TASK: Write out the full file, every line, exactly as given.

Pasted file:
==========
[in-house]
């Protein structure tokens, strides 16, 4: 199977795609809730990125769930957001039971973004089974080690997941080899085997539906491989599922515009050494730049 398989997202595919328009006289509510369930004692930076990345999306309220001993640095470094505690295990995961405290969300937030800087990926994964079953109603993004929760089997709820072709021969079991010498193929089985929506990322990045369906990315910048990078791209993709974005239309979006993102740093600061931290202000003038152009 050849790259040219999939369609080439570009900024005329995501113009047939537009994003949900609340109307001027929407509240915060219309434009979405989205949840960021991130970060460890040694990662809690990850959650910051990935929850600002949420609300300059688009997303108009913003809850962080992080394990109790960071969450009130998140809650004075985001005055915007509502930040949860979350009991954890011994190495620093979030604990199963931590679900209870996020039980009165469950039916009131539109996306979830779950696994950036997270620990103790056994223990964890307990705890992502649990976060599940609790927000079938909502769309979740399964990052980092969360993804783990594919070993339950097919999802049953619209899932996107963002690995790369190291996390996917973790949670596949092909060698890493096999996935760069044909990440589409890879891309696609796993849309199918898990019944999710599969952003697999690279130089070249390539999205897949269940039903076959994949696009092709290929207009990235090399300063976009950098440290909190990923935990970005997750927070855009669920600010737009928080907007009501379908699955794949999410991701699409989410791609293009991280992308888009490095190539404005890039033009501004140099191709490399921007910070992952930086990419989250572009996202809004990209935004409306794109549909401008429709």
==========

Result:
[in-house]
């Protein structure tokens, strides 16, 4: 199977795609809730990125769930957001039971973004089974080690997941080899085997539906491989599922515009050494730049 398989997202595919328009006289509510369930004692930076990345999306309220001993640095470094505690295990995961405290969300937030800087990926994964079953109603993004929760089997709820072709021969079991010498193929089985929506990322990045369906990315910048990078791209993709974005239309979006993102740093600061931290202000003038152009 050849790259040219999939369609080439570009900024005329995501113009047939537009994003949900609340109307001027929407509240915060219309434009979405989205949840960021991130970060460890040694990662809690990850959650910051990935929850600002949420609300300059688009997303108009913003809850962080992080394990109790960071969450009130998140809650004075985001005055915007509502930040949860979350009991954890011994190495620093979030604990199963931590679900209870996020039980009165469950039916009131539109996306979830779950696994950036997270620990103790056994223990964890307990705890992502649990976060599940609790927000079938909502769309979740399964990052980092969360993804783990594919070993339950097919999802049953619209899932996107963002690995790369190291996390996917973790949670596949092909060698890493096999996935760069044909990440589409890879891309696609796993849309199918898990019944999710599969952003697999690279130089070249390539999205897949269940039903076959994949696009092709290929207009990235090399300063976009950098440290909190990923935990970005997750927070855009669920600010737009928080907007009501379908699955794949999410991701699409989410791609293009991280992308888009490095190539404005890039033009501004140099191709490399921007910070992952930086990419989250572009996202809004990209935004409306794109549909401008429709």